to save as a PDF and improved integration with SharePoint.
When he finished a presentation in PowerPoint 2007, Hohman says it prompted
him to run the Document Inspector wizard. The new Document Inspector checks
presentations for hidden metadata, personal information and other sensitive
content stored within the presentation. It also checks comments, document properties,
off-slide content and presentation notes.
"It pulled out my name and some other information," Hohman says.
"It's a neat feature. It's kind of a check and balance to make sure that
you don't send all your info across the planet."
Hanley says that she actually had used a third-party tool to handle similar
inspection and removal functions in 2003, something she won't need with 2007.
She also likes the ability to save a presentation in PDF format. This feature
is common to all Office 2007 apps with a free download from Microsoft.
"I often share PowerPoint presentations on my Web site, so I like the
idea that I can save them easily as a PDF," she says. "I had been
using PDF converter software, but this saves me a step. It makes me feel like
I'm protecting my own intellectual property, at least a little bit."
Hohman agrees, noting that it's especially useful since many of the people
with whom he collaborates don't have Office 2007. "I save almost any Office
document now as a PDF, because then I don't care what versions [of Office] other
people have," he says. "They just need an Acrobat viewer, so it makes
The only downside to PowerPoint 2007, say readers, is its lack of collaborative
features. For example, editing tools like spell check have been revamped, but
there's still no good way to track changes when multiple people work on a single
presentation. Your only choice is to insert comments in the presentation, which
is a difficult way to track changes.
"The spell check is much better, and it's more context-aware," Hohman
says. "If I needed to write the word 'for' but I typed 'from,' previously
that would've been shown as a correct spelling. But in the new version, it's
actually flagged as a misusage of the word, along with some suggestions. It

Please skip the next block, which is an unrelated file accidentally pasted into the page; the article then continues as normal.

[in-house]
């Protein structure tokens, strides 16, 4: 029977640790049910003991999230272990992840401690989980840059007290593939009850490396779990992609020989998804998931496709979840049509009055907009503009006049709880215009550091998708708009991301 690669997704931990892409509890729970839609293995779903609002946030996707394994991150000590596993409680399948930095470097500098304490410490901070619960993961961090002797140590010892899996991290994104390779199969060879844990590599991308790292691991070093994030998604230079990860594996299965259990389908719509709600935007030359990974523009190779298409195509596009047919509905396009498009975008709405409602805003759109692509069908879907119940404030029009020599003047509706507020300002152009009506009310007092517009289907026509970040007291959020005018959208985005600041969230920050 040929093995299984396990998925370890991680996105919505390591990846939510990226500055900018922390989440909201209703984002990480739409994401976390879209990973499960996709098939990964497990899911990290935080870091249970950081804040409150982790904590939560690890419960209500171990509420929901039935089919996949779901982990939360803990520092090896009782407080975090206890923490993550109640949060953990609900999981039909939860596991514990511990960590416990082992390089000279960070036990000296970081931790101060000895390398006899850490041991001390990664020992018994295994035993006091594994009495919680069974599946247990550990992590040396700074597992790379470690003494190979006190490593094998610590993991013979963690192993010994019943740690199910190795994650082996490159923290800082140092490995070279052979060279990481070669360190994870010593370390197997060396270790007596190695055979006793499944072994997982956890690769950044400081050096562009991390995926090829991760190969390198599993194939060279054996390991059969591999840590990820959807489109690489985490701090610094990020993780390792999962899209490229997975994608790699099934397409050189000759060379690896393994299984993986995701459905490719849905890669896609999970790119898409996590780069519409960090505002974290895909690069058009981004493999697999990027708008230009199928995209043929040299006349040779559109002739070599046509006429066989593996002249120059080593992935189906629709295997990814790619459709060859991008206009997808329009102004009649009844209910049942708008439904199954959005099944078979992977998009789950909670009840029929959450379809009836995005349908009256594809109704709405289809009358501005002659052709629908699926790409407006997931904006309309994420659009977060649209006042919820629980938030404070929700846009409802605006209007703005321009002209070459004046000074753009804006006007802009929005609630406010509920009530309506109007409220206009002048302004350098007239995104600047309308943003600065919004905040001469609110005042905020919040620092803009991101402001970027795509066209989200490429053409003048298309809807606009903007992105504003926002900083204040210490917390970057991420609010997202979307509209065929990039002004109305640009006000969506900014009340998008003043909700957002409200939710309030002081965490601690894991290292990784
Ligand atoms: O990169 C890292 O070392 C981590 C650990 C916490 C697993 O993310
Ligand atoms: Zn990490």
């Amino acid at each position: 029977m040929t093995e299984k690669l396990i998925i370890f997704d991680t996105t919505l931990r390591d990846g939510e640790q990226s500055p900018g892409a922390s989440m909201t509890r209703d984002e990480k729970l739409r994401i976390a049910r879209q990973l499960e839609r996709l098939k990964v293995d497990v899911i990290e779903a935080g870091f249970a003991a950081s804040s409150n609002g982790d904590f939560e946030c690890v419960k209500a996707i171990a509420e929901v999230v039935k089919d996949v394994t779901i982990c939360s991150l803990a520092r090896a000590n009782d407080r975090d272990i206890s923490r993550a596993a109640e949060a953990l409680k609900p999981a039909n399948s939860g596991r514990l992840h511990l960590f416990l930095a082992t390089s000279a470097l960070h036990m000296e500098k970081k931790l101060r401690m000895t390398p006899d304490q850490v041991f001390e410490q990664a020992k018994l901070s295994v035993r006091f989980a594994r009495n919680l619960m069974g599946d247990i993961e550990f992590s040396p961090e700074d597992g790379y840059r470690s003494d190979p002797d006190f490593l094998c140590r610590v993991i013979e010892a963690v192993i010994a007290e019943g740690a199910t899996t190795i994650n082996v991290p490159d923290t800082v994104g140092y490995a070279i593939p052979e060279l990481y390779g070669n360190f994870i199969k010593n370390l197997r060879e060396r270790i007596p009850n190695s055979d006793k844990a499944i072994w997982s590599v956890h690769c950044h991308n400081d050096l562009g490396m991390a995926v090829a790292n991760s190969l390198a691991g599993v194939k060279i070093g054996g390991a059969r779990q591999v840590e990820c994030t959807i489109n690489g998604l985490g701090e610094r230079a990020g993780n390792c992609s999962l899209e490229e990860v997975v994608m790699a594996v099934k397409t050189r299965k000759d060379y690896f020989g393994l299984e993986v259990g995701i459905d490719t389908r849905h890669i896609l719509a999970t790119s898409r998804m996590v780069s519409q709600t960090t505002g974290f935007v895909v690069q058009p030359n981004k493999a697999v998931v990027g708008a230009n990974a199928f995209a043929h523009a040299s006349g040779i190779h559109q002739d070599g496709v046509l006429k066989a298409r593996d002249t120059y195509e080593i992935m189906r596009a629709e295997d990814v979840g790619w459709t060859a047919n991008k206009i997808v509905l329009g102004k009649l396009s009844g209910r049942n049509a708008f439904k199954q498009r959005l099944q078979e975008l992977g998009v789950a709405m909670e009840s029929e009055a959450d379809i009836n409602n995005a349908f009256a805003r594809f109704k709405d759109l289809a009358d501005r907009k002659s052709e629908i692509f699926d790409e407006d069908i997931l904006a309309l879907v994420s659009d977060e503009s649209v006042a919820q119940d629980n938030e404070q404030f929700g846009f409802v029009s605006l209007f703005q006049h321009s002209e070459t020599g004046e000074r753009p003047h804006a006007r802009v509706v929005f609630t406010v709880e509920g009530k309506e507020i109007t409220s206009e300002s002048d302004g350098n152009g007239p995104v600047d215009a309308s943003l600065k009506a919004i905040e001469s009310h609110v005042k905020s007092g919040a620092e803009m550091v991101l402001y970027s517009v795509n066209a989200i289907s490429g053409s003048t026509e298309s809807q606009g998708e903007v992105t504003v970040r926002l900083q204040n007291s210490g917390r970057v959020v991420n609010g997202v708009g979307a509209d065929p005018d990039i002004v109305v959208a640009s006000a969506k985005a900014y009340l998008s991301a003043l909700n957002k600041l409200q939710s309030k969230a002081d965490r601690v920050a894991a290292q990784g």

looks at the context of how you're using the word and gives you the suggestions
based on that."
Hanley agrees, and also wishes that PowerPoint had a better way to track revisions.
"That's the one thing I don't like about PowerPoint in general,"
she says. "It would be really nice if there was a track-changes feature
like there is in Word, where you could highlight what you want to change and
another person could see what you did. So 2007 is no easier when it comes to
Another caveat with 2007 is that users can easily get carried away with all
the graphic possibilities to the detriment of their overall presentation.
"People think they have to use all features," Hanley says. "When
a tool is this easy to make changes, add colors and add graphics, you can tend
to lose focus on the main point. You have to be careful about having too much
of a good thing."
More Plus than Minus
Overall, readers say PowerPoint 2007 is a must-have upgrade. "Upgrading
to Office 2007 is a no-brainer," Hanley says, noting that her key reasons
are the revamped calendars in Outlook and PowerPoint's SmartArt.
She particularly appreciates PowerPoint 2007 now that she's an independent
consultant. "My secretary used to do all of my PowerPoints. I'd tell her
what I wanted to say and she'd turn it into something pretty," she says.
"I'm doing this by myself now. I can easily do things my secretary used
to do, only faster."
More InformationSharePoint Integration Is Key
Using PowerPoint 2007 and SharePoint 2007 together eases collaboration and
ensures secure, up-to-date presentations.
PowerPoint 2007's integration with SharePoint through the slide libraries makes
both tools stronger. Users can create slides in PowerPoint 2007 and store them
in a SharePoint library.
"Say I'm in the marketing department and I have a series of slides with
a standard pitch about the company that I want people to use," Susan Hanley,
an independent consultant based in Bethesda, Md., says. "Maybe I have one
slide that shows the executive team and another that shows our locations. The
problem is that everybody uses the last version of those slides they saved to
their C drive, and they seldom come back and get the most recent version from
the intranet or wherever it's stored."
When users store slides in a slide library within SharePoint, however, any
other users wishing to see or edit them simply check them out of the library.
When they check out the slides, they're asked if they want to maintain a link
to the server version of the slides.
"If I say yes, I want to maintain that link, it keeps it up to date,"
Hanley says. "So even though it's stored on my C drive, the next time I
open it, if the server version has been updated, I'll get prompted to take the
update. Every time I try and use that presentation, I'll always get the most
current, correct version of those slides. That's a huge productivity savings."
About the Author
Joanne Cummings is principal writer and editor for Cummings Ltd., a freelance editorial firm based in North Andover, Mass.